Last month we visited the southeast Ohio town of town of Lebanon.
Our goal was to consume good food. Remember, One of Ace Jackalope's rules of travel is: eat no mediocre meals.
Our hosts led us well. We landed at the Golden Lamb, a restaurant and hotel, parts of which date back to 1815.
Like many buildings of such an age, the Golden Lamb, which also had a few other names over the years, was enlarged from time to time. The third floor was added in 1834. The fourth was added in 1878 to accommodate railroad workers. The porch and balconies date back to the early 20th century.
The atmosphere was that which you would expect from an old bed and breakfast inn. My Kansas readers would be reminded of the Brookville Hotel, before the Brookville ditched and gutted its historic building and moved to a replica of itself in order to be along an interstate highway. The Golden Lamb is, thankfully, right where it historically belongs.
A family style fried chicken dinner with several sides was $15.95, and it was well spent. It was juicy, but not greasy and the skin was a seductive golden brown.
Ace has disguised himself as a gentleman of bygone days in order to meet our server.
Just as an historic B&B should have, The Golden Lamb has rooms upstairs furnished in period furniture. Their website does not claim that certain people stayed in specific rooms, but they do have documentation on all of the guests for whom rooms are named. Most of the furniture is not original to the place, but it is used to nice effect.
Ace Jackalope waits for John Quincy Adams to come back to his room so that he can thank him for being the first president to propose joining the various parts of the growing United States with a system of public highways and canals.
Before becoming president, Adams co-authored the Monroe Doctrine as Secretary of State under President James Monroe. Wikipedia has some nice Adams trivia: "Adams was the first President to give an interview to a woman. Adams had repeatedly refused requests for an interview with Anne Royall, the first female professional journalist in the U.S., so she took a different approach to accomplish her goal. She learned that Adams liked to skinny-dip in the Potomac River almost every morning around 5 AM, so she went to the river, gathered his clothes and sat on them until he answered all of her questions."
Considering the above story, it is fortunate Adams did not live in the electronic age. However, should Adams return, he'd find this TV in his room. He'd watch a lot of CSPAN and the Travel Channel, no doubt.
Question: which of the presidents named on the doors above is quoted as saying of his corrupt administration: "My...friends...they're the ones that keep me walking the floors nights!"?
The answer is Warren G. Harding, 29th President of the United States. He was born in Ohio, elected in 1921 and died in office in 1923, leaving Herbert Hoover as President.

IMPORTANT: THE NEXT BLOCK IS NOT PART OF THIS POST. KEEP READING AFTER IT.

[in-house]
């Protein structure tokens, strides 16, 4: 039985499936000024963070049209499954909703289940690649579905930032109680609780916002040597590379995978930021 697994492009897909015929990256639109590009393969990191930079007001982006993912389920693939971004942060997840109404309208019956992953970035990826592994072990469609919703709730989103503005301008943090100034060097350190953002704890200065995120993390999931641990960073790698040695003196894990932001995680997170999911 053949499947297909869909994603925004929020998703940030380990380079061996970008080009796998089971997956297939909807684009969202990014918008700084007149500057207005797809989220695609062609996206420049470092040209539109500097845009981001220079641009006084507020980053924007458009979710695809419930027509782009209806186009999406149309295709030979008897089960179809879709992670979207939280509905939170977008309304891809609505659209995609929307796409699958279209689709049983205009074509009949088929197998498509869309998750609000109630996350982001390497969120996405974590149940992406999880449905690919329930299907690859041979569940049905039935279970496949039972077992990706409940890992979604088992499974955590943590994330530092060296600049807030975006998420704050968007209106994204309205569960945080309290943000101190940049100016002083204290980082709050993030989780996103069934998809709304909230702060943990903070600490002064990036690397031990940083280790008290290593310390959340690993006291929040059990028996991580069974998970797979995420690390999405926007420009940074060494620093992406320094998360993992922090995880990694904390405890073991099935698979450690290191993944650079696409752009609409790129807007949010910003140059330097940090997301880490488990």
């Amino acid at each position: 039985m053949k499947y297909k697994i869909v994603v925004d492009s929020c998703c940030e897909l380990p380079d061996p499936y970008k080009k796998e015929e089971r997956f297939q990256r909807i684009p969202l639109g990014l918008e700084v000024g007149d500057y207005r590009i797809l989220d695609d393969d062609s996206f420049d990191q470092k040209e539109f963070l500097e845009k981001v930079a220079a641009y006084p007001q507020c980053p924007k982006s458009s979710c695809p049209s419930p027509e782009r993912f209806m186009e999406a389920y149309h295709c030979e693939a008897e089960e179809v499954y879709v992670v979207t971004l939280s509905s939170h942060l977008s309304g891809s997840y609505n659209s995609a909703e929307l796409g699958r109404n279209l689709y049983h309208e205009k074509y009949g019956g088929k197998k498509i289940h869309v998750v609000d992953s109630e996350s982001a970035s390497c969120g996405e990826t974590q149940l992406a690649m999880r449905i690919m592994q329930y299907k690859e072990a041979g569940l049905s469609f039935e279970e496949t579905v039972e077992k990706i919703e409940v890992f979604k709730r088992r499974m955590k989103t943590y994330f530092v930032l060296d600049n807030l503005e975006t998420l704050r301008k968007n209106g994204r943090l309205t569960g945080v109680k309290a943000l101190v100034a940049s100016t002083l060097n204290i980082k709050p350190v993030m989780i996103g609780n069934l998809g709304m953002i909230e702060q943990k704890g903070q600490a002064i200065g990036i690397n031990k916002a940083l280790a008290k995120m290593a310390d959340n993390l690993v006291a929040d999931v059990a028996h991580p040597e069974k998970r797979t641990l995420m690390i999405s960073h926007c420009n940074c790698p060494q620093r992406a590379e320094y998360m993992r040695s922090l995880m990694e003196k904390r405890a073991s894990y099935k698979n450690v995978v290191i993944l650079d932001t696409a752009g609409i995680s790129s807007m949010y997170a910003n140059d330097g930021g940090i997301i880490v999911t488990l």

Harriet Beecher Stowe, author of Uncle Tom's Cabin (1852), drew on her experiences with slavery and the underground railroad from the years in which she lived in Cincinnati, Ohio, which is across from Kentucky, a slave state at the time. President Lincoln is said to have once greeted her as "the little lady who made this big war."
A weeknight in the Samuel Clemens room will set you back $88. The least expensive room (non-suite) is Ulysses S. Grant at $60; the most expensive is that of Charles Dickens at $93. Does this mean literature is worth more than politics? I do hope so.
There's a nice view of the Lebanon Town Hall out one of the east windows.
A previous owner of the Golden Lamb, Robert H. Jones, was a collector of the Shaker furniture that is still displayed today in two of the rooms.
The Golden Lamb is taller than most buildings around it, affording a fine view of the setting sun.
"Sarah's Room" is dedicated to the daughter of a family that owned the hotel in the mid-1800s. Although it does contain two pieces of furniture that were owned by Sarah as a child, it was never actually her room. The Golden Lamb makes an attempt at a ghost story about the room, stating that noises have been heard in the locked room and pictures have refused to remain straightened.
It's not the strongest ghost story I've heard, but the chicken sure was good.
Having left the Golden Lamb, we ran across the station and equipment for the Lebanon Mason Monroe Railroad whilst exploring Lebanon.
The tourist line uses a rebuilt vintage GP-7 diesel locomotive as its power.
The side of the locomotive is marked: Turtle Creek and Lebanon Railway, a name by which many online articles call this operation. Perhaps there has been a recent name change?
The railroad uses 1930s era coaches.
Passengers also ride in this open-air gondola car.
I presume this structure is original - perhaps a train control tower - but the website makes no mention of it.
The city of Lebanon restored this old gas station, right across the street from the railway headquarters.
The sun set on another day of satisfying (and well fed) tourism.